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    Masjid Jami - Qazvin

    by Sambawalk Updated Jul 24, 2008
    Masjid Jami - Qazvin
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    The Masjid Jami is one of the oldest mosques in Iran. The oldest part of the mosque is said to have been constructed by the orders of Harun al-Rashid in 807CE. Later additions were made, the last being during the late Safavid era. The double layered main dome of the mosque is from the Seljuk era, and is locked to the public. It houses some precious examples of relief calligraphy from medieval times. Renovations have also been carried out on many sections of the mosque.

    The foundation of the mosque is laid on a Zoroastrian fire temple. In spite of the devastating Mongol invasion, the mosque still stands today in its full glory. It is still in use. Parts of the mosque have been turned into a public library. The mosque also contains a Shabestan and Ab anbar, both now under the protection of Iran's Cultural Heritage Organization.

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    Imamzadeh -ye- Hossein Shrine- chadors

    by suvanki Updated Jun 14, 2008

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    Chadors -put one on before entering the shrine

    Before entering the shrine, I had to put on a chador.

    Prior to my trip I was well aware that I wasn't required to wear a chador during my travels in Iran, but while visiting some Shrines and Mosques etc, this might be expected.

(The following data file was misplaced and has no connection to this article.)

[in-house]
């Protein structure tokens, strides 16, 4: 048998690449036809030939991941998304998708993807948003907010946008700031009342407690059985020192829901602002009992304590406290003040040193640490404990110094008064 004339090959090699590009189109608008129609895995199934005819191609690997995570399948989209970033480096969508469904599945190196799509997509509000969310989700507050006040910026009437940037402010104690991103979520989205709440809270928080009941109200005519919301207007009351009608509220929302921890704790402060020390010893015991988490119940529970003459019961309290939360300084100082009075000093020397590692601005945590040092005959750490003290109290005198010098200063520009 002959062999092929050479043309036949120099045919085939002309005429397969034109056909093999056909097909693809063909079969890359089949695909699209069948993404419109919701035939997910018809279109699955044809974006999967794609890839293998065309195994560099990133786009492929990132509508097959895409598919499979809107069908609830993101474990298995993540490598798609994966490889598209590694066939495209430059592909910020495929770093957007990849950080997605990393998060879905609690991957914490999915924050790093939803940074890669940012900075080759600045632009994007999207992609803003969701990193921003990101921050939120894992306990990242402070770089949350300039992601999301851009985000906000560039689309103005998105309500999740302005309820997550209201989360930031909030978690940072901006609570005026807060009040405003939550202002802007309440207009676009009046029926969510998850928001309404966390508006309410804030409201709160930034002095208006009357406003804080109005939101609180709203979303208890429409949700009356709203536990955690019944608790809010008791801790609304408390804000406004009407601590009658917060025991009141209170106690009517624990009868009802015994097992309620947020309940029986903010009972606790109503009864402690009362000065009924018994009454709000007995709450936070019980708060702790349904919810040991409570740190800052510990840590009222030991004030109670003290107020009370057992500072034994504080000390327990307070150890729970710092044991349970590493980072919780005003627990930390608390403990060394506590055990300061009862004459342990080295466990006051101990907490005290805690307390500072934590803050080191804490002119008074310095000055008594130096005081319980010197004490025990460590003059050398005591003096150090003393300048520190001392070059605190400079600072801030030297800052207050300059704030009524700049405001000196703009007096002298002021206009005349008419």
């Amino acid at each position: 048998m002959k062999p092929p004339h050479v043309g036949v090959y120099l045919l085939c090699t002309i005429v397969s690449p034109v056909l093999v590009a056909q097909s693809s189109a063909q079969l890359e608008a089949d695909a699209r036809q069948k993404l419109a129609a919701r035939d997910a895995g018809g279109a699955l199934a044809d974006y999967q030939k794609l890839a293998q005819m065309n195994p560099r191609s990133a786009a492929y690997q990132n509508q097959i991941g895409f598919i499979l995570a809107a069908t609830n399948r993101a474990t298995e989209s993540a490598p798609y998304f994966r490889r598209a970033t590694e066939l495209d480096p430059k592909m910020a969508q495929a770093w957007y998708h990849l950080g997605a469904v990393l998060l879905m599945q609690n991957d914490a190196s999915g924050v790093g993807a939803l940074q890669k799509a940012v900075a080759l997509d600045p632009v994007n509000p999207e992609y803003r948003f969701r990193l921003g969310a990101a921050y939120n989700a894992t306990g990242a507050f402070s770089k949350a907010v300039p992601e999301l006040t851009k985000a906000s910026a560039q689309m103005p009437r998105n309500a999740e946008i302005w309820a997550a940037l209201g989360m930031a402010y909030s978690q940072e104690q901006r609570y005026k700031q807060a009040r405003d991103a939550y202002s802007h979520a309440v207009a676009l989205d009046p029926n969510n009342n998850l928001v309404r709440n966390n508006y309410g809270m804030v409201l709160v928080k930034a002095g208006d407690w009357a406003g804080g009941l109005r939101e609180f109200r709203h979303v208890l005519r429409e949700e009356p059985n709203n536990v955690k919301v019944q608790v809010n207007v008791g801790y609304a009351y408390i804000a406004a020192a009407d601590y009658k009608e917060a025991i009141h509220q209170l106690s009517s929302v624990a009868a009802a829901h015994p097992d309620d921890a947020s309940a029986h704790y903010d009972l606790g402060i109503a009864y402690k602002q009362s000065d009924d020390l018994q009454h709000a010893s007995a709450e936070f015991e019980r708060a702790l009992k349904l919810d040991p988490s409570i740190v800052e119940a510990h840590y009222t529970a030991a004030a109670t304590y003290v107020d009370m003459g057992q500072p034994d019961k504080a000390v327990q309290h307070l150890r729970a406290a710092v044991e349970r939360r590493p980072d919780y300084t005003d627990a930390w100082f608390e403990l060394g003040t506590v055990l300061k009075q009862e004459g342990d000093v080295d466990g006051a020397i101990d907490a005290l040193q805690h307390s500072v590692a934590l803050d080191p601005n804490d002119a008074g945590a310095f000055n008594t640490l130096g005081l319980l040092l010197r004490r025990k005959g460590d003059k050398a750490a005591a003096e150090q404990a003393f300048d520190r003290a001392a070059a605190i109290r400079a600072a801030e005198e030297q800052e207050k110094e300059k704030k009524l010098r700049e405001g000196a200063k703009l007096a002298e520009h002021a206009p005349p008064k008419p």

I knew that if ever there was a rack of chadors at a place I was visiting, I was expected to wear one.

    I was expecting to attire myself in the all -encompassing black tent! Chador translates as tent in Farsi.
    So, I was surprised to find large, floral pastel coloured rectangular pieces of nylon material

    Majid selected one for me - a fetching nylon lilac flowered creation. He then instructed me how to wear it- to cover my head and body - easier said than done when you're a 1.57 metre shortie, with a daysac over one shoulder. He pointed me in the direction of the womens entrance, and I was off, tripping over my chador at every step!

    The chador had an unpleasant odour - a mix of stale urine and joss sticks! I later found out during my trip, that all 'borrowed' chadors smell the same!!)

    I was trying so hard not to fall over, or become uncovered, that this was my memory of visiting the shrine, rather than the actual sight of the tomb.

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  • suvanki's Profile Photo

    Imamzadeh -ye- Hossein - Mirrored 'pavillion'

    by suvanki Written Jun 13, 2008

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    Imamzadeh -ye- Hossein - Mirrored 'pavillion'
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    This was the place that for me was quite impressive - I tried to imagine how the craftsmen ever fitted each mirrored tile, how long did it take, how did they do it. Was there men who cut the pieces, then others who painstakingly placed the pieces exactly, and others who'd worked out the design- also others who'd made the glass, and Who nowadays polished this masterpiece, and how!